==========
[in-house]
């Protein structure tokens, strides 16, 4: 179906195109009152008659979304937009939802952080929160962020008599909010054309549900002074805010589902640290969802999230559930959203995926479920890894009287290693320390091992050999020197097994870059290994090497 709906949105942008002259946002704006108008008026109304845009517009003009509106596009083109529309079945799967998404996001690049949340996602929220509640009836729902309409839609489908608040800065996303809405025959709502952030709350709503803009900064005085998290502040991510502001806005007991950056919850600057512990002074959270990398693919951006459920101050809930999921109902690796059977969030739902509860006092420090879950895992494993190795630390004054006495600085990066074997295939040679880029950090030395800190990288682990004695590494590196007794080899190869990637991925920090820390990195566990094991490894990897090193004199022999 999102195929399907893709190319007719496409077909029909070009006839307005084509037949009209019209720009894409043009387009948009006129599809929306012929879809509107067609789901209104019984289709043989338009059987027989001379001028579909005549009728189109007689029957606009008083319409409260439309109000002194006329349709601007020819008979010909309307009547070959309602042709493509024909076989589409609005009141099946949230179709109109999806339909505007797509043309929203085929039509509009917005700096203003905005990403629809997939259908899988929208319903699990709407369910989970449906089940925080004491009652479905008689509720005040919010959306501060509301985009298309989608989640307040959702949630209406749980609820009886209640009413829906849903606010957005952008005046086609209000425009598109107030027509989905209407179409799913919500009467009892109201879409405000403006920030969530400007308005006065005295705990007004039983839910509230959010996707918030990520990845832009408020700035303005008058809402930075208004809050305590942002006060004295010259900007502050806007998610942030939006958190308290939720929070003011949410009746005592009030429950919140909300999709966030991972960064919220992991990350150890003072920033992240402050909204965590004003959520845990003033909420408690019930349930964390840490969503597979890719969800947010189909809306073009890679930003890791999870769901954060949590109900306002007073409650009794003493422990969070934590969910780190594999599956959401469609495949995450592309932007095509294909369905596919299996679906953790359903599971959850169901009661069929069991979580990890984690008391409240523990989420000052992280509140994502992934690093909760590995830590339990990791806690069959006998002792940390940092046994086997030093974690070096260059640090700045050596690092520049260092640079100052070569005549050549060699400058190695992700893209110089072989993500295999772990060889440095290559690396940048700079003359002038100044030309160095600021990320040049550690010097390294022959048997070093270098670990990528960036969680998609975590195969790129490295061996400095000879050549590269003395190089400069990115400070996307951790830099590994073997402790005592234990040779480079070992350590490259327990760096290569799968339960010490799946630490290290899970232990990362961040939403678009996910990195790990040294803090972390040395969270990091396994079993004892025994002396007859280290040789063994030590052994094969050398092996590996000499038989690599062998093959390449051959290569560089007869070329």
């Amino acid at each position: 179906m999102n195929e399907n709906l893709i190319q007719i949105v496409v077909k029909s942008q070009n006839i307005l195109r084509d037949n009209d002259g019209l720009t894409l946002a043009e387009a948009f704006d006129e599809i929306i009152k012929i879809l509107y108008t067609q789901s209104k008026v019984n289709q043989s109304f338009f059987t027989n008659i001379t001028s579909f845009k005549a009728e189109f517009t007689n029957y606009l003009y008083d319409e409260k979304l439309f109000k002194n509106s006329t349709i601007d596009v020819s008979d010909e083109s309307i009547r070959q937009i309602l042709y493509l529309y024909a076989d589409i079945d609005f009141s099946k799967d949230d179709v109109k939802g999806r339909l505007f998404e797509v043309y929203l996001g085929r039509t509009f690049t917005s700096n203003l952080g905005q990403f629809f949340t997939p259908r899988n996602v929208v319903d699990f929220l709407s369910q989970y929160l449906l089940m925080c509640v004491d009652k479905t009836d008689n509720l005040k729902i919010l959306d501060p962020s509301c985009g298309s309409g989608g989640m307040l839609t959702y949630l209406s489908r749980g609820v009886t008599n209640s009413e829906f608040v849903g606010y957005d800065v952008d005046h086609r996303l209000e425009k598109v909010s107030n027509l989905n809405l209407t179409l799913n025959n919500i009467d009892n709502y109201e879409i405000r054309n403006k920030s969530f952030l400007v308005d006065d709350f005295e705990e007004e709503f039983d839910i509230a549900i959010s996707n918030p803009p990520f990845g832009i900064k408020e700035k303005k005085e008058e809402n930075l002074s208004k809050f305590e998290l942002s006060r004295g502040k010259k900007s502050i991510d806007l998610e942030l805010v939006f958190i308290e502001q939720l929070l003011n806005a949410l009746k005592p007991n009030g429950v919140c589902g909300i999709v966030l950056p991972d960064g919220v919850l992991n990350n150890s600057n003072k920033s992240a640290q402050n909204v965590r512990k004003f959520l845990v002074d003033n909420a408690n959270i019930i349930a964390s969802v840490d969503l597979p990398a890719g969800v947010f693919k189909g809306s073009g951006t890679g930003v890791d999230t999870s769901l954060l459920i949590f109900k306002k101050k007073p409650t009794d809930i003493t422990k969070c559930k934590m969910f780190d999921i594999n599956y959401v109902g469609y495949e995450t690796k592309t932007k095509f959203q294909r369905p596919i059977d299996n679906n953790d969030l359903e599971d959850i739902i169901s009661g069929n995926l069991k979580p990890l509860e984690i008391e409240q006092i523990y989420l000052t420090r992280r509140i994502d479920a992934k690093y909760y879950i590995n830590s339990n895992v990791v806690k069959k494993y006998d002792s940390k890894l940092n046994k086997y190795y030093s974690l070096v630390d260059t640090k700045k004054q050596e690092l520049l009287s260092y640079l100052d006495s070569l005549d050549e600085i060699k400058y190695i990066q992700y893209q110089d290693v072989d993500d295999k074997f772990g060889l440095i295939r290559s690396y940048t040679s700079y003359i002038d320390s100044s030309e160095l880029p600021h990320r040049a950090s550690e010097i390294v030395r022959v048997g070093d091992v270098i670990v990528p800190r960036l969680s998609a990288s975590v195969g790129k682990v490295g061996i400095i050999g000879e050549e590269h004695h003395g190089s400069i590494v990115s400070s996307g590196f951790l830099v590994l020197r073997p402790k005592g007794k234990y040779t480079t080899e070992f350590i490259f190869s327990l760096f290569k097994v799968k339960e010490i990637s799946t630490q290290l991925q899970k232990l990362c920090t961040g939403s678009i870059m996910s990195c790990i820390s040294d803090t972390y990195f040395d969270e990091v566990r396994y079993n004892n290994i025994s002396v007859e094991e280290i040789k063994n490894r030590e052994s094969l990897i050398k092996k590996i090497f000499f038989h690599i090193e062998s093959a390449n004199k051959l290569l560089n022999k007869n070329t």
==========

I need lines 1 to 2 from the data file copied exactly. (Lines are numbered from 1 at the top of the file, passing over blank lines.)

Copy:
[in-house]
């Protein structure tokens, strides 16, 4: 179906195109009152008659979304937009939802952080929160962020008599909010054309549900002074805010589902640290969802999230559930959203995926479920890894009287290693320390091992050999020197097994870059290994090497 709906949105942008002259946002704006108008008026109304845009517009003009509106596009083109529309079945799967998404996001690049949340996602929220509640009836729902309409839609489908608040800065996303809405025959709502952030709350709503803009900064005085998290502040991510502001806005007991950056919850600057512990002074959270990398693919951006459920101050809930999921109902690796059977969030739902509860006092420090879950895992494993190795630390004054006495600085990066074997295939040679880029950090030395800190990288682990004695590494590196007794080899190869990637991925920090820390990195566990094991490894990897090193004199022999 999102195929399907893709190319007719496409077909029909070009006839307005084509037949009209019209720009894409043009387009948009006129599809929306012929879809509107067609789901209104019984289709043989338009059987027989001379001028579909005549009728189109007689029957606009008083319409409260439309109000002194006329349709601007020819008979010909309307009547070959309602042709493509024909076989589409609005009141099946949230179709109109999806339909505007797509043309929203085929039509509009917005700096203003905005990403629809997939259908899988929208319903699990709407369910989970449906089940925080004491009652479905008689509720005040919010959306501060509301985009298309989608989640307040959702949630209406749980609820009886209640009413829906849903606010957005952008005046086609209000425009598109107030027509989905209407179409799913919500009467009892109201879409405000403006920030969530400007308005006065005295705990007004039983839910509230959010996707918030990520990845832009408020700035303005008058809402930075208004809050305590942002006060004295010259900007502050806007998610942030939006958190308290939720929070003011949410009746005592009030429950919140909300999709966030991972960064919220992991990350150890003072920033992240402050909204965590004003959520845990003033909420408690019930349930964390840490969503597979890719969800947010189909809306073009890679930003890791999870769901954060949590109900306002007073409650009794003493422990969070934590969910780190594999599956959401469609495949995450592309932007095509294909369905596919299996679906953790359903599971959850169901009661069929069991979580990890984690008391409240523990989420000052992280509140994502992934690093909760590995830590339990990791806690069959006998002792940390940092046994086997030093974690070096260059640090700045050596690092520049260092640079100052070569005549050549060699400058190695992700893209110089072989993500295999772990060889440095290559690396940048700079003359002038100044030309160095600021990320040049550690010097390294022959048997070093270098670990990528960036969680998609975590195969790129490295061996400095000879050549590269003395190089400069990115400070996307951790830099590994073997402790005592234990040779480079070992350590490259327990760096290569799968339960010490799946630490290290899970232990990362961040939403678009996910990195790990040294803090972390040395969270990091396994079993004892025994002396007859280290040789063994030590052994094969050398092996590996000499038989690599062998093959390449051959290569560089007869070329």